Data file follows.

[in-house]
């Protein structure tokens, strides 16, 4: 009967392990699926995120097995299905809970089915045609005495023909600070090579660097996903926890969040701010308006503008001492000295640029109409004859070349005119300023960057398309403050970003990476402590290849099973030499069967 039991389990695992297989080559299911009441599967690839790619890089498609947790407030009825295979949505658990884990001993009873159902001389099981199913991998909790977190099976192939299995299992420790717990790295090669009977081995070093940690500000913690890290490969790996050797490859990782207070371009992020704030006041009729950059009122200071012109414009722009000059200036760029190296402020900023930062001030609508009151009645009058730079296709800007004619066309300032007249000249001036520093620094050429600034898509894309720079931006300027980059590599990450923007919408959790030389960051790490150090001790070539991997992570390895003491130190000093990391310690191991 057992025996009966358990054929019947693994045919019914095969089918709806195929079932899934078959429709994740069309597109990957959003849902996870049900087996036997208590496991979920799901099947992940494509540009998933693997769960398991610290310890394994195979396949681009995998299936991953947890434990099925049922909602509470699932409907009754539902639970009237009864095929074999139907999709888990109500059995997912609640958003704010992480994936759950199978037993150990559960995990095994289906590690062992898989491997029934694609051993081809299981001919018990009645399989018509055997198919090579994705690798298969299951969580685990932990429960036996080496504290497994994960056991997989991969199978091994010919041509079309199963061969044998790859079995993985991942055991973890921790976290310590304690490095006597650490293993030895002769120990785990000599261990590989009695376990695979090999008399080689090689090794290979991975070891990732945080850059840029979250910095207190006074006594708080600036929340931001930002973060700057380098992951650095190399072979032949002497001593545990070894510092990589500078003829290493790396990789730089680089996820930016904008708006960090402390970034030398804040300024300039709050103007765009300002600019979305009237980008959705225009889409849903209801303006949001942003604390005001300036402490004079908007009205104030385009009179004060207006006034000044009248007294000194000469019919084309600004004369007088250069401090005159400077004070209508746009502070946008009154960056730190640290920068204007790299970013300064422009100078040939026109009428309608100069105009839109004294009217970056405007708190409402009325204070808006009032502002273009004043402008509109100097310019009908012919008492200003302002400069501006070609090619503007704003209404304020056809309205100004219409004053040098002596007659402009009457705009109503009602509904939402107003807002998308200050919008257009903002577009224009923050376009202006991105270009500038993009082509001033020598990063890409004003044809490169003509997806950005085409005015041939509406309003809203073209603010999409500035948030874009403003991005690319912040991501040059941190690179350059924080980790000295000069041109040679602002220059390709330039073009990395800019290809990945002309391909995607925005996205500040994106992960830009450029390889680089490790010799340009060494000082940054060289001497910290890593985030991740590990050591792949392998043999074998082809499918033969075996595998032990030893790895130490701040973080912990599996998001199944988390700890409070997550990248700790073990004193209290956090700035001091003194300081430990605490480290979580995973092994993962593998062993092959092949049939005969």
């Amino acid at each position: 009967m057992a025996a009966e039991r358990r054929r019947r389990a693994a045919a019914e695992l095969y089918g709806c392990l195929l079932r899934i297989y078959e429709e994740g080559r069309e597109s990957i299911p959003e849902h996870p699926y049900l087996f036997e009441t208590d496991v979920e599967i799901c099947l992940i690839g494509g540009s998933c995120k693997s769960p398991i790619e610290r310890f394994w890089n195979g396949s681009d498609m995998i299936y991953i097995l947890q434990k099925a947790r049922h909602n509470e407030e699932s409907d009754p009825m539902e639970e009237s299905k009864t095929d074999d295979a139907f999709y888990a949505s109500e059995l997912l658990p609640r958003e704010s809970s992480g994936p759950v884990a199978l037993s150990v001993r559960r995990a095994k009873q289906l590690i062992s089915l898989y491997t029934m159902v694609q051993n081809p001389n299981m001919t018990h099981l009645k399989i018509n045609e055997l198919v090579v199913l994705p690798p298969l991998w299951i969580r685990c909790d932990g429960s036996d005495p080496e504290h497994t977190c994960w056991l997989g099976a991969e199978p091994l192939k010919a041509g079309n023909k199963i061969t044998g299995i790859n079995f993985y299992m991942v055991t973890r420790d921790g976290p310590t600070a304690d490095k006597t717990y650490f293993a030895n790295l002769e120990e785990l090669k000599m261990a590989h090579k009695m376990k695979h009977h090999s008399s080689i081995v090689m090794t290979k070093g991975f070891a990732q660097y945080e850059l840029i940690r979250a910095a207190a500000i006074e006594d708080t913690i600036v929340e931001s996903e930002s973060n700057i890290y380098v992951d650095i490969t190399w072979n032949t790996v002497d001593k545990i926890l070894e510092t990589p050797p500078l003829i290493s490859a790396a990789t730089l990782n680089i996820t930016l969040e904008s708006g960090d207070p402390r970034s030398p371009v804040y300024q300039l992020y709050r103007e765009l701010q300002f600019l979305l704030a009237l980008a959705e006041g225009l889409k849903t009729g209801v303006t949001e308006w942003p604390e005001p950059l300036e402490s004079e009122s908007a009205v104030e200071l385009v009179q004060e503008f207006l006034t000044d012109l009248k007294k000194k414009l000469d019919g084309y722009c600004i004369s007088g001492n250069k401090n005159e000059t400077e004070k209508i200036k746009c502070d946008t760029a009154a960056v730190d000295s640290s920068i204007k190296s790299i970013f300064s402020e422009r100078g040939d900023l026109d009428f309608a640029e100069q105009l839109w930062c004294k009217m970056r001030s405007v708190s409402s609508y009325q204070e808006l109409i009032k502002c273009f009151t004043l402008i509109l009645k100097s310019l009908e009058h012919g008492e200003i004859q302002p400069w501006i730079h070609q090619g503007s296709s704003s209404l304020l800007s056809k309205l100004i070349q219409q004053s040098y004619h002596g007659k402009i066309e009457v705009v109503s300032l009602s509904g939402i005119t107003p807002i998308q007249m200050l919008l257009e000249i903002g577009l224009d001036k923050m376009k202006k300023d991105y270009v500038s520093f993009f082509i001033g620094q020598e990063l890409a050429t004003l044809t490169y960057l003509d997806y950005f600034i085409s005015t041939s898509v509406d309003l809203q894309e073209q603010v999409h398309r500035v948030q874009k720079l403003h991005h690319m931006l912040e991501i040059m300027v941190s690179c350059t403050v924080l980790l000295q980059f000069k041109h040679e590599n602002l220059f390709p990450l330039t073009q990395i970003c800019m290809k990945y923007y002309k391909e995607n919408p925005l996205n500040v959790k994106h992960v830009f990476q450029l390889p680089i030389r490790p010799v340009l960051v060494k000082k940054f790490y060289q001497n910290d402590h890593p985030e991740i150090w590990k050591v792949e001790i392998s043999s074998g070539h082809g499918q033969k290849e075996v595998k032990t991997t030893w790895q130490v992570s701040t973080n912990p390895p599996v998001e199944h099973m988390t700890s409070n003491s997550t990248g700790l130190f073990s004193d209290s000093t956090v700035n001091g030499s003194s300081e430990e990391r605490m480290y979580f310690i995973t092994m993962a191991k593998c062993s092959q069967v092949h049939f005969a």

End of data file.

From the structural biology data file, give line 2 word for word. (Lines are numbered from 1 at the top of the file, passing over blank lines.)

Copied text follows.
């Protein structure tokens, strides 16, 4: 009967392990699926995120097995299905809970089915045609005495023909600070090579660097996903926890969040701010308006503008001492000295640029109409004859070349005119300023960057398309403050970003990476402590290849099973030499069967 039991389990695992297989080559299911009441599967690839790619890089498609947790407030009825295979949505658990884990001993009873159902001389099981199913991998909790977190099976192939299995299992420790717990790295090669009977081995070093940690500000913690890290490969790996050797490859990782207070371009992020704030006041009729950059009122200071012109414009722009000059200036760029190296402020900023930062001030609508009151009645009058730079296709800007004619066309300032007249000249001036520093620094050429600034898509894309720079931006300027980059590599990450923007919408959790030389960051790490150090001790070539991997992570390895003491130190000093990391310690191991 057992025996009966358990054929019947693994045919019914095969089918709806195929079932899934078959429709994740069309597109990957959003849902996870049900087996036997208590496991979920799901099947992940494509540009998933693997769960398991610290310890394994195979396949681009995998299936991953947890434990099925049922909602509470699932409907009754539902639970009237009864095929074999139907999709888990109500059995997912609640958003704010992480994936759950199978037993150990559960995990095994289906590690062992898989491997029934694609051993081809299981001919018990009645399989018509055997198919090579994705690798298969299951969580685990932990429960036996080496504290497994994960056991997989991969199978091994010919041509079309199963061969044998790859079995993985991942055991973890921790976290310590304690490095006597650490293993030895002769120990785990000599261990590989009695376990695979090999008399080689090689090794290979991975070891990732945080850059840029979250910095207190006074006594708080600036929340931001930002973060700057380098992951650095190399072979032949002497001593545990070894510092990589500078003829290493790396990789730089680089996820930016904008708006960090402390970034030398804040300024300039709050103007765009300002600019979305009237980008959705225009889409849903209801303006949001942003604390005001300036402490004079908007009205104030385009009179004060207006006034000044009248007294000194000469019919084309600004004369007088250069401090005159400077004070209508746009502070946008009154960056730190640290920068204007790299970013300064422009100078040939026109009428309608100069105009839109004294009217970056405007708190409402009325204070808006009032502002273009004043402008509109100097310019009908012919008492200003302002400069501006070609090619503007704003209404304020056809309205100004219409004053040098002596007659402009009457705009109503009602509904939402107003807002998308200050919008257009903002577009224009923050376009202006991105270009500038993009082509001033020598990063890409004003044809490169003509997806950005085409005015041939509406309003809203073209603010999409500035948030874009403003991005690319912040991501040059941190690179350059924080980790000295000069041109040679602002220059390709330039073009990395800019290809990945002309391909995607925005996205500040994106992960830009450029390889680089490790010799340009060494000082940054060289001497910290890593985030991740590990050591792949392998043999074998082809499918033969075996595998032990030893790895130490701040973080912990599996998001199944988390700890409070997550990248700790073990004193209290956090700035001091003194300081430990605490480290979580995973092994993962593998062993092959092949049939005969």